Torch-wielding white nationalists return to Confederate monument in Charlottesville
iStock/Thinkstock(CHARLOTTESVILLE, Va.) — White nationalists returned to Charlottesville, Virginia, on Saturday night to rally for another time at the foot of Emancipation Park’s statue of Confederate Gen. Robert E. Lee.
Local reports said the torch-wielding protesters gathered at the statue, still covered by a black tarp, for about 20 minutes before dispersing.
Alt-right leader Richard Spencer tweeted a video boasting about “Charlottesville 3.0” being a “great success,” and said “we’re going to do it again.”
Charlottesville Mayor Mike Signer suggested on Twitter on Saturday night that he might take legal action after the latest white nationalist rally.
“Another despicable visit by neo-Nazi cowards,” Signer tweeted. “You’re not welcome here! Go home! Meantime we’re looking at all our legal options. Stay tuned.”
Another despicable visit by neo-Nazi cowards. You’re not welcome here! Go home! Meantime we’re looking at all our legal options. Stay tuned.
— Mike Signer (@MikeSigner) October 8, 2017
Virginia Gov. Terry McAuliffe tweeted: “We are monitoring the situation as we continue to oppose these racists and their message of hate.”
We are monitoring this situation as we continue to oppose these racists and their message of hate. https://t.co/DHGkA3UMyc
— Terry McAuliffe (@TerryMcAuliffe) October 8, 2017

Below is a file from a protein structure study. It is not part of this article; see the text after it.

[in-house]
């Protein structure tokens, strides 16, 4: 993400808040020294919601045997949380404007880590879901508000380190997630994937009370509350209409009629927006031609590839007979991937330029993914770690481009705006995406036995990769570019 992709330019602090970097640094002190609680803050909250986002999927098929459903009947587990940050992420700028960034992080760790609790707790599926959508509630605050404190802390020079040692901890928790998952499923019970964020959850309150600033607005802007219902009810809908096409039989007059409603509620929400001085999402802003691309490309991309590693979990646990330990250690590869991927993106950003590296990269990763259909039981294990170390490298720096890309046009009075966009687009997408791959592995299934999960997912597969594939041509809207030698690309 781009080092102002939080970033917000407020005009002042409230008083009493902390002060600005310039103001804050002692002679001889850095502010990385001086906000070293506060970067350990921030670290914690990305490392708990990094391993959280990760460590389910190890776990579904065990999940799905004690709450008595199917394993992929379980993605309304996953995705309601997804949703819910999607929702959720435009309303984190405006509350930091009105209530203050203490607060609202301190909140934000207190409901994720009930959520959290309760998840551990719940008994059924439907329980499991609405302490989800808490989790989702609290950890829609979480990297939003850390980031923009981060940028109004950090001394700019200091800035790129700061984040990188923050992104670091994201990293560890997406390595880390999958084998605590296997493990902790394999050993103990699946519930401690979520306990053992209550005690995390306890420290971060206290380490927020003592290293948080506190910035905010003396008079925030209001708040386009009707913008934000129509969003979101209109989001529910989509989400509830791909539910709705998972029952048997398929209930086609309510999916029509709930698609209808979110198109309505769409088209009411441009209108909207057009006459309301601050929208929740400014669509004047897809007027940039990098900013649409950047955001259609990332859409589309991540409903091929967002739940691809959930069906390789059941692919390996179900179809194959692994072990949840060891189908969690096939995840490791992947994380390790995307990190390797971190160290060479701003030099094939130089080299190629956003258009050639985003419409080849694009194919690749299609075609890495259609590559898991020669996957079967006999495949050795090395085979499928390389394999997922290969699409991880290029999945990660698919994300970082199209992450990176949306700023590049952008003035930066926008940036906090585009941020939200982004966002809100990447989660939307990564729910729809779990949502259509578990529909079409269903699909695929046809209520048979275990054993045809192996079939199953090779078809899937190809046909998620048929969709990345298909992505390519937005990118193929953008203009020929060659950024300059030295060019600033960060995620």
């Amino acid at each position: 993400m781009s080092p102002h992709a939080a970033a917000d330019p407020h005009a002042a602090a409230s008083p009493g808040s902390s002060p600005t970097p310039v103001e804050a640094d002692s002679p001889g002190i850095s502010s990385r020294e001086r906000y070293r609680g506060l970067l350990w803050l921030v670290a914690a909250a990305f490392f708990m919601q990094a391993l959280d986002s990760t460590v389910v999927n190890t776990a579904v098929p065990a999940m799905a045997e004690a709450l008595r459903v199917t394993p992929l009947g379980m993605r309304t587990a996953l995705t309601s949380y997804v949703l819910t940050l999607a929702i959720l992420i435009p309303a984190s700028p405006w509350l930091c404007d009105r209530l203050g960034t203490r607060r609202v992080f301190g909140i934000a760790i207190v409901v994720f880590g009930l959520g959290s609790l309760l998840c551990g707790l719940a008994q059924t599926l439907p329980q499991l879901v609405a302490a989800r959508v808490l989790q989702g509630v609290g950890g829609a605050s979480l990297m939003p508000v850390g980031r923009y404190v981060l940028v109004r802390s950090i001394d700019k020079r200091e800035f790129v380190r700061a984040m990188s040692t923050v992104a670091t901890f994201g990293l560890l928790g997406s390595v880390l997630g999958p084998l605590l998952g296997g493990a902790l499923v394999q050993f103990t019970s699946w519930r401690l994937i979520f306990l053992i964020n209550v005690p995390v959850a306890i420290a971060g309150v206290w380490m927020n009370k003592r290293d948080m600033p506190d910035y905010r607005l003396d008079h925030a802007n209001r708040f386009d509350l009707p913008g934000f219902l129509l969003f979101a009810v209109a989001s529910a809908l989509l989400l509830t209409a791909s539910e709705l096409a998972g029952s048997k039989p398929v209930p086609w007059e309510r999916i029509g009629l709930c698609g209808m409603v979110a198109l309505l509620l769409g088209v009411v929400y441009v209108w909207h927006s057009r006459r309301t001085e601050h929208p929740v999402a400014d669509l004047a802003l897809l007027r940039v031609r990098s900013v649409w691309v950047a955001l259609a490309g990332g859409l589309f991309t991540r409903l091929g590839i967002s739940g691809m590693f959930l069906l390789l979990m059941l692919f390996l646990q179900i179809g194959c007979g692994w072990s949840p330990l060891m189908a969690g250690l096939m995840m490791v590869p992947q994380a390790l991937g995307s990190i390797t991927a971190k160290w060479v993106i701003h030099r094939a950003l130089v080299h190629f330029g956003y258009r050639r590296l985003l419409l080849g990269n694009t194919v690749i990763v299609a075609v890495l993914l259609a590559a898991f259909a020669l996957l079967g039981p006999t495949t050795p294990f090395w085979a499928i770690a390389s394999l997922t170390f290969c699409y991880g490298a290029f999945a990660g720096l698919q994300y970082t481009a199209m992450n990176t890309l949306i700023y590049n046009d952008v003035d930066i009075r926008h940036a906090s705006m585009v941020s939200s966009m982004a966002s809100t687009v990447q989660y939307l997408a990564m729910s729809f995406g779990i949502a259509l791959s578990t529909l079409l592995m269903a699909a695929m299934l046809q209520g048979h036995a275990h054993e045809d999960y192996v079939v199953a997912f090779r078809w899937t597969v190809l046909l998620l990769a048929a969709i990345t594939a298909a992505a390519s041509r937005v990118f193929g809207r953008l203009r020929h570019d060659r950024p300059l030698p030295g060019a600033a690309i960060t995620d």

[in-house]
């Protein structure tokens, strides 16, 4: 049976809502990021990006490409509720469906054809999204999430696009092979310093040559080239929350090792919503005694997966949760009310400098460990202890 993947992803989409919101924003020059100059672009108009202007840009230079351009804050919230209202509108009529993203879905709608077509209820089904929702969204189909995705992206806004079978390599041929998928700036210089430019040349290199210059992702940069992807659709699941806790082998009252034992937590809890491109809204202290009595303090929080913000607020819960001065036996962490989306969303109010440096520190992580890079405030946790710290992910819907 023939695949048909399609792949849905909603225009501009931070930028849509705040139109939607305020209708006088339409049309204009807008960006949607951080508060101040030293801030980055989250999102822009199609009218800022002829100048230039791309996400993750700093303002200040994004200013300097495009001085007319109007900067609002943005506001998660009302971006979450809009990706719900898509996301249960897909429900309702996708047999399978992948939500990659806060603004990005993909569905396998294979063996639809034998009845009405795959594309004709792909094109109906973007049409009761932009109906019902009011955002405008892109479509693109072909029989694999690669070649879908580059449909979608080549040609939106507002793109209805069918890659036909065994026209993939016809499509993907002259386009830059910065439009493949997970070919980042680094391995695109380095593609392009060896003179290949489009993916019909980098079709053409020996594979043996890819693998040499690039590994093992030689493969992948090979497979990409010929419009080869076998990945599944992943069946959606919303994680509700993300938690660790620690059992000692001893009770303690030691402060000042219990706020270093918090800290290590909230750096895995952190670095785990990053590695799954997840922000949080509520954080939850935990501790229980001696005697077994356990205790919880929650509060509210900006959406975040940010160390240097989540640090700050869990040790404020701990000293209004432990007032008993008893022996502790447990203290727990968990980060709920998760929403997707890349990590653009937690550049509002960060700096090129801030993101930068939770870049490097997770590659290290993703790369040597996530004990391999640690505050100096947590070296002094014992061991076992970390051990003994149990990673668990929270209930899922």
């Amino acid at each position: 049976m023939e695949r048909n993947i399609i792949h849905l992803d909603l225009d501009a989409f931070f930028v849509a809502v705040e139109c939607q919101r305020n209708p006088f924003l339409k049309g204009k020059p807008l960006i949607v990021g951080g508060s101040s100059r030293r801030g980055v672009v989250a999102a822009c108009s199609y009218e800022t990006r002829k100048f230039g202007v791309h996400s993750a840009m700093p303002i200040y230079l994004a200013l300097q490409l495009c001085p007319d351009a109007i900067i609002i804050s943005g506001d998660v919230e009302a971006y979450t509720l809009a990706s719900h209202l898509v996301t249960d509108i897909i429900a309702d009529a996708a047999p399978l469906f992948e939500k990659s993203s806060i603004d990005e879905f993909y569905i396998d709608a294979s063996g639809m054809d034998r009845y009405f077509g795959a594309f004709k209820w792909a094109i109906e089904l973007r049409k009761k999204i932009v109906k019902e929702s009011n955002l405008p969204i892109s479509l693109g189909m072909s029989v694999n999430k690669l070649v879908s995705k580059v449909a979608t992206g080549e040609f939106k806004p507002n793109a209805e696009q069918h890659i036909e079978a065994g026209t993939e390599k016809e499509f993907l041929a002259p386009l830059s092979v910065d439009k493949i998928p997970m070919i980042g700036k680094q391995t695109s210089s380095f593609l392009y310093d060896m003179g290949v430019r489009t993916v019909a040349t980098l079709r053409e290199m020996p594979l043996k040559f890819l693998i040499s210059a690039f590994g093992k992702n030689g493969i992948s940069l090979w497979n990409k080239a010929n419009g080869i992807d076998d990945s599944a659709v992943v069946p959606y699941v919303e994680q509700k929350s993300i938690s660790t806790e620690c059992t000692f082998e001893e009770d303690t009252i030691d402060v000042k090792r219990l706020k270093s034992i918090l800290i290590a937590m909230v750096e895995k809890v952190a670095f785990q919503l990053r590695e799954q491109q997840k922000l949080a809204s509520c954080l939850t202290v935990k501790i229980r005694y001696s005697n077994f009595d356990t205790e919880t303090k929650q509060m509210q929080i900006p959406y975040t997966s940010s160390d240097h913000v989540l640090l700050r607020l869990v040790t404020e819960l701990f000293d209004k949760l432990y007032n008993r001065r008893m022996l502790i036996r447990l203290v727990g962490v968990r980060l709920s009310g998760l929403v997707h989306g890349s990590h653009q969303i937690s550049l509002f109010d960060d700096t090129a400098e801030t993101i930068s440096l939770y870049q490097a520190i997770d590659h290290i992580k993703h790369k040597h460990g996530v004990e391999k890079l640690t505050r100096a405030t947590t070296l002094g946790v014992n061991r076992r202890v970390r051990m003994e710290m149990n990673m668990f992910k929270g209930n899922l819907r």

Republican nominee for governor Ed Gillespie did not have a response as of Saturday night, but Democratic nominee, Lt. Gov. Ralph Northam, released a statement after the rally calling out “the ugly hatred” and Gillespie.
“There is no home, no place, and no safe harbor in the country I pledged to defend for the ugly hatred we saw in Charlottesville tonight,” he said in a statement on Saturday. “I don’t see two sides or very fine people gathered here and anyone unwilling to call out this evil fails our commonwealth. Donald Trump’s equivocation enabled this to happen again, and Ed Gillespie failed to call on the leader of his party to denounce neo-Nazis and white supremacists. There can be no ambiguity from any elected official: white supremacists are not welcome, and they will not win.”
In August, far-right extremists clashed with counterprotesters in Charlottesville for a “Unite the Right” rally. Later in the afternoon, a car plowed into a group of couterprotesters, killing 32-year-old Heather Heyer and injuring more than a dozen others. James Alex Fields Jr., 20, was charged with second-degree murder, three counts of malicious wounding and one count related to leaving the scene.
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